HOLDERNESS — The Squam Lakes Association (SLA) will host Winterfest on Saturday, January 19, from noon tio 3 p.m. Winterfest celebrates the beauty and wonders of winter on Squam and features free outdoor family activities such as ice-skating, sledding, cross-country skiing, and winter mini-golf at the SLA’s Resource Center on Piper Cove on Squam Lake. Participants should bring sleds, ice skates, skis and appetite. They can warm up with hot cocoa by the bonfire, and retreat indoors to treat their taste buds by sampling chili from area restaurants during the SLA’s Annual Chili Contest. This year, the SLA will have local sled dogs join in the glacial fun. Three teams from Valley Sled Dogz will offer tours of Squam Lake during the event (ice and weather permitting). Everyone will have the opportunity to meet these amazing winter-loving canines and watch them in their glory doing what they love most: running. Two and four-mile dog sled rides will be available. There is a fee for this activity and pre-registration is required. To make a reservation, call the SLA at (603) 968-7336 or email email@example.com. For more information on this or any of the SLA programs visit www.squamlakes.org. The SLA is located at 534 Route 3, Holderness. The Squam Lakes Association is dedicated to conserving for the public benefit the natural beauty, peaceful character and unique resource values of the Squam Lakes and surrounding watershed.
Tickets for August 2 Rascal Flatts Meadowbrook show go on sale Friday
GILFORD — Rascal Flatts will be taking the stage for the first time at Meadowbrook Friday, August 2. Tickets go on sale for this powerhouse band Friday, January 18 at 10 a.m. and range from $39 to $89. To order, call the Meadowbrook Box Office at 603-2934700 or log on to www.Meadowbrook.net. Since their musical debut in 2000, Rascal Flatts has sold over 21 million albums, 25 million digital downloads and delivered 14 #1 singles to the top of the charts. Rascal Flatts is the most awarded Country group of the past decade, earning over 40 trophies from the ACAs, ACMs, AMAs, CMAs, People’s Choice Awards and more. As one of the hottest-selling acts on tour in any genre, they’ve sold over 7 million concert tickets, and counting. Kristen Kelly will be joining Rascal Flatts for this amazing show. Kristen is an American country music singer from Lorena, Texas. She is signed to Arista Nashville and has released her debut single, “Ex-Old Man”.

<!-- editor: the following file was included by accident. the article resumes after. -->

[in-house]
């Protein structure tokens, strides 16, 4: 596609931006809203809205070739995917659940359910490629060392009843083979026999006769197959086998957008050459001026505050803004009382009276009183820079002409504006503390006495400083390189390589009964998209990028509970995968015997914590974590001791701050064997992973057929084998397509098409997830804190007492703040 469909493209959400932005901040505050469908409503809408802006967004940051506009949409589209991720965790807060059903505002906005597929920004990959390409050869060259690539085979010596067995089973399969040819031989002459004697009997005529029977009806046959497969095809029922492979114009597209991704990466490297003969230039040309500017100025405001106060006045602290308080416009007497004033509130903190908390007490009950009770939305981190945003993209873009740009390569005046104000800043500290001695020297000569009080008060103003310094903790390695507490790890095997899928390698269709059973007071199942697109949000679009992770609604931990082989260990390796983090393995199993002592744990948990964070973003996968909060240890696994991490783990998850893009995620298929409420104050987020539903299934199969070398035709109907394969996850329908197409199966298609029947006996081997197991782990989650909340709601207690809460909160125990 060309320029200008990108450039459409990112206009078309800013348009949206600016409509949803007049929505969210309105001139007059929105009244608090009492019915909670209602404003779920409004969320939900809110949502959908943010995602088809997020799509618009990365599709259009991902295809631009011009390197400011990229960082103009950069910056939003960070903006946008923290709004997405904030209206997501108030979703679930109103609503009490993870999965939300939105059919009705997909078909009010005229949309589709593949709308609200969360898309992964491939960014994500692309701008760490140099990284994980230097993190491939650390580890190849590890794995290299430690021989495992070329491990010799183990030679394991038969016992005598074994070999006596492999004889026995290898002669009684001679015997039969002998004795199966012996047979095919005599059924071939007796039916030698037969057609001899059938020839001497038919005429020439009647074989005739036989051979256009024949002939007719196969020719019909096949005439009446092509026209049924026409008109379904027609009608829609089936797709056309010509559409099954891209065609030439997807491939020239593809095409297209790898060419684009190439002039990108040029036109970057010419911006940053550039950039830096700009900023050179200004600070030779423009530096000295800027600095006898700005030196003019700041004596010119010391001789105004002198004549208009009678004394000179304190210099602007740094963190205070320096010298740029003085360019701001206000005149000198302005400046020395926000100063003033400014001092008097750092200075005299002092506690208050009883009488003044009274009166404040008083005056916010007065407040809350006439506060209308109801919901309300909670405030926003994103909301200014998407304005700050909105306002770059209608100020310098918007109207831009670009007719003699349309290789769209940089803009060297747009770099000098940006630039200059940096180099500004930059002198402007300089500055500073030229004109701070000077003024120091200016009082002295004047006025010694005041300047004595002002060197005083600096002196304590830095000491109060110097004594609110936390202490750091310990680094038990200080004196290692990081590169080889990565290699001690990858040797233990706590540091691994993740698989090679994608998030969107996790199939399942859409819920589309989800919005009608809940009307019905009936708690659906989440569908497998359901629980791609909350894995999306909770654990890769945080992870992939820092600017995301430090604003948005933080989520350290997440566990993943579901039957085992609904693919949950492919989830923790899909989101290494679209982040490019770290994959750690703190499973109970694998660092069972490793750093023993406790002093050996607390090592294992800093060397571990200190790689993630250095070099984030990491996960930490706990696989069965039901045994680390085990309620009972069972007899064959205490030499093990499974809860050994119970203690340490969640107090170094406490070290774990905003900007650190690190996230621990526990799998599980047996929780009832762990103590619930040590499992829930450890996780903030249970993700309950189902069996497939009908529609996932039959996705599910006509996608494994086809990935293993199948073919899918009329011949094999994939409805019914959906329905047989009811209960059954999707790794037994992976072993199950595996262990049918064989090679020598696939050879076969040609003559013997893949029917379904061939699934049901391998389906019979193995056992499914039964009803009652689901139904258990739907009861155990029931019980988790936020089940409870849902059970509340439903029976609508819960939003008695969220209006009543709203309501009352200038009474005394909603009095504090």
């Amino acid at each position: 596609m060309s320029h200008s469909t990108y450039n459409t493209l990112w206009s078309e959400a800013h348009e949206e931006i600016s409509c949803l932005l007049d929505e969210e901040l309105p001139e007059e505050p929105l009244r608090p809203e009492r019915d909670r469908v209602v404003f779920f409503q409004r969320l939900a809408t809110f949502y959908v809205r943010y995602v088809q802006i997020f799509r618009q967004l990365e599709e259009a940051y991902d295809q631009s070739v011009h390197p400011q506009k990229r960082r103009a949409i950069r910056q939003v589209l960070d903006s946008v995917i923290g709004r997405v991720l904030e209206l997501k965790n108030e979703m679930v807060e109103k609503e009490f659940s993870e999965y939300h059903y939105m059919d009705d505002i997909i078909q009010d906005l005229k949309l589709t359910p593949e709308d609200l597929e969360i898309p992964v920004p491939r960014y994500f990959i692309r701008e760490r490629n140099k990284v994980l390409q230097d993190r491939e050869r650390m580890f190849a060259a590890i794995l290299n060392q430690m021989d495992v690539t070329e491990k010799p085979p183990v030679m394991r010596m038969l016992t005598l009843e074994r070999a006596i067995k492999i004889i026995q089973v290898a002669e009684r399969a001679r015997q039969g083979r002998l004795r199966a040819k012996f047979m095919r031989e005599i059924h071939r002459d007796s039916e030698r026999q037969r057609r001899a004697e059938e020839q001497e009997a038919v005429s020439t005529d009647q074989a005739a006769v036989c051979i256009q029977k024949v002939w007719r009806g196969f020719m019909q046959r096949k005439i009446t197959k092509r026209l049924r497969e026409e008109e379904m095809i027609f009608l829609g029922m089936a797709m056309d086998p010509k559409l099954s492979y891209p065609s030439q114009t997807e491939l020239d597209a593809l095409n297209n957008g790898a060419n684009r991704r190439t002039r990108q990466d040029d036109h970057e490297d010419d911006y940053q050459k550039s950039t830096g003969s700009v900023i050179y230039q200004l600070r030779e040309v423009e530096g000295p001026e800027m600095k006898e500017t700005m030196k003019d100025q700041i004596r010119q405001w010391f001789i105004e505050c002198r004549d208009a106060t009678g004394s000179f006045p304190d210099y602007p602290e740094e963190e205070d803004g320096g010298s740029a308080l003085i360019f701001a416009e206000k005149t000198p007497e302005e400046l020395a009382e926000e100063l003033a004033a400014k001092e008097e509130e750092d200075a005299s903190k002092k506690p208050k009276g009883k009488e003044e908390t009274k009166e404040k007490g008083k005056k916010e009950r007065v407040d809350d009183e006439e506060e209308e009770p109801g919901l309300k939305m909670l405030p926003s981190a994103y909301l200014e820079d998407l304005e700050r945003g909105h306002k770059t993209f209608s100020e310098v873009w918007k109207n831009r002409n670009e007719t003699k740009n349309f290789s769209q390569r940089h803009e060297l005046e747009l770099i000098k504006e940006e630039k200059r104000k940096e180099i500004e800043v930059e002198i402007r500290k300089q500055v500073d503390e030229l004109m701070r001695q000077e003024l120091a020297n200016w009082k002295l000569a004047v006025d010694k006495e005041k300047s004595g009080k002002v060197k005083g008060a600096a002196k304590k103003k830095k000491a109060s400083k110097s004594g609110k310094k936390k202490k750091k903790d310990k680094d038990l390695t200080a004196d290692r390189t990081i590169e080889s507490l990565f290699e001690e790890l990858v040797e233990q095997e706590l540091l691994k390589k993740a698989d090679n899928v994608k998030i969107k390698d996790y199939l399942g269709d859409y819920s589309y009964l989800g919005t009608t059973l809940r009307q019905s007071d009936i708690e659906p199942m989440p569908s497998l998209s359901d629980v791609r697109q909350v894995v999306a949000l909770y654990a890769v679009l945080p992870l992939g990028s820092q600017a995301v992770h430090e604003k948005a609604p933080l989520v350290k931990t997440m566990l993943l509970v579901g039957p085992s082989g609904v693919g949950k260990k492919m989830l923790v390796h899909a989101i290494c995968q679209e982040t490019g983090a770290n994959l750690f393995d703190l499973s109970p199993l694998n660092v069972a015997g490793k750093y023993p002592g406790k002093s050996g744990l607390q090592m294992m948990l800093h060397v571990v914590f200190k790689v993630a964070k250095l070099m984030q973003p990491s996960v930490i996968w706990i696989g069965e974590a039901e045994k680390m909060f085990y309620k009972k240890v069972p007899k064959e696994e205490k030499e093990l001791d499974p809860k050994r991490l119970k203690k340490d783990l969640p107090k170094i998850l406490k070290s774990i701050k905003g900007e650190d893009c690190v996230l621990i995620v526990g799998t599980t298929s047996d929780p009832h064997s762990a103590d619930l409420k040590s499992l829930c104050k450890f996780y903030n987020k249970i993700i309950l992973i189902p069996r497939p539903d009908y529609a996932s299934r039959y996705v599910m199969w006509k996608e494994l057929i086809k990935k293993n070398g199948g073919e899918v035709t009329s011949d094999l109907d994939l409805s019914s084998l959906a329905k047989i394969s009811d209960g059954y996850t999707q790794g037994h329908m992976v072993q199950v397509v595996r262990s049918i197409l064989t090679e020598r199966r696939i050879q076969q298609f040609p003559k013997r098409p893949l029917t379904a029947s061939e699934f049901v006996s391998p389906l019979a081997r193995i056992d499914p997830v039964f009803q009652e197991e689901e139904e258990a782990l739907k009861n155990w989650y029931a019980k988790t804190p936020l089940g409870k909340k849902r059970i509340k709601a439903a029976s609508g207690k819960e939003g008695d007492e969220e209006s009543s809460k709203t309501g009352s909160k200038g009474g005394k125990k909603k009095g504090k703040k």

Belmont Spanish Club holding clothing swap
BELMONT — The Belmont High School Spanish Exchange Club will hold a Clothing Swap Fundariser on Friday, January 18 from 5:30-8 p.m. at Belmont High School. There is a $3 admission charge for Clothing Swap item participants (1 item for item swap) and a $1 admission for Clothing by the Pound shoppers ($2 per pound) Donations of clothing and accessories accepted at BHS on Tues., Wed. and Thurs. evenings (Jan. 15, 16 & 17) 6-7:30 p.m. or call Gretta Olson-Wilder at 5242782 to make other arrangements. Also, please drop off clothing for swap at this time in exchange for shopping tickets for Friday evening. Retro or Vintage clothing is always a big hit. All seasons welcome. Funds will be used for the Spanish Club’s trip to Spain in April.
Page 16 — THE LACONIA DAILY SUN, Wednesday, January 16, 2013
Business after Hours at Mug By the Bay January 22 Central NH Divers
Pictured planning Business After Hours event at the Mug by the Bay are, are left to Right Sue Cerutti, Executive Director of the Meredith Area Chamberof Commerce; Chris Lopes, Chef/Manager of the Bay, Amy Elfline and Paul Ursillo, owners of the Bay, and Holly Young, a member of the Meredith Area Chamber Board of Directors. (Courtesy photo)
LACONIA PUBLIC LIBRARY
CENTER HARBOR — The Meredith Area Chamber of Commerce invites all members of the Lakes Region Business community to Business after Hours at The Mug by the Bay to be held on Tuesday evening, January 22 from 5:30-7 p.m. This event is held in conjunction with a celebration of the Bay’s first year in business and will provide those attending with the opportunity to enjoy appetizers and cocktails in the Bay’s renovated restaurant. Located in the Historic Yikes Building at 23 Main Street in Center Harbor, the renovations feature a nautical theme of navy and gray which captures the essence of Center Harbor Bay. The Bay, serving breakfast, lunch, and dinner, features American dining and provides a unique dining experience in a relaxed atmosphere. This event will provide business leaders from the businesses in the Winnipesaukee, Squam and Newfound Regions of Central New Hampshire with a chance to network with one another at the beginning of the new year. RSVP by January 20 to 677-7141.